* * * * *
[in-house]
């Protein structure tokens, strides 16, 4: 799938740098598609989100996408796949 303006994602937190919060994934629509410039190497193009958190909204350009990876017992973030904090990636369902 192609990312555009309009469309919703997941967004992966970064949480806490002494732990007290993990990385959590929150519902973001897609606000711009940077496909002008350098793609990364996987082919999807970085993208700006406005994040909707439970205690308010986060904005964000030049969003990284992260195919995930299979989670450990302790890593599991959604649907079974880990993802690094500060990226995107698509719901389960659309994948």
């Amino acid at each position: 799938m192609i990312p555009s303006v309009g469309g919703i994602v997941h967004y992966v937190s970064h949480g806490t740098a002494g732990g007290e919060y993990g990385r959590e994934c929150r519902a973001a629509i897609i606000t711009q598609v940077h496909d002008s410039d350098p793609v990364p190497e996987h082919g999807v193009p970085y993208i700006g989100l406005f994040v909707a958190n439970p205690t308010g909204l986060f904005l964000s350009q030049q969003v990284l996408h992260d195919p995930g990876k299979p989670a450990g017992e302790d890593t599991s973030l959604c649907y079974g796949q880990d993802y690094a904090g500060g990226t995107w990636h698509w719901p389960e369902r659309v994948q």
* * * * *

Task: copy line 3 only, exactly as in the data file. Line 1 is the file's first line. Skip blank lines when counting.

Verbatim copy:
């Amino acid at each position: 799938m192609i990312p555009s303006v309009g469309g919703i994602v997941h967004y992966v937190s970064h949480g806490t740098a002494g732990g007290e919060y993990g990385r959590e994934c929150r519902a973001a629509i897609i606000t711009q598609v940077h496909d002008s410039d350098p793609v990364p190497e996987h082919g999807v193009p970085y993208i700006g989100l406005f994040v909707a958190n439970p205690t308010g909204l986060f904005l964000s350009q030049q969003v990284l996408h992260d195919p995930g990876k299979p989670a450990g017992e302790d890593t599991s973030l959604c649907y079974g796949q880990d993802y690094a904090g500060g990226t995107w990636h698509w719901p389960e369902r659309v994948q």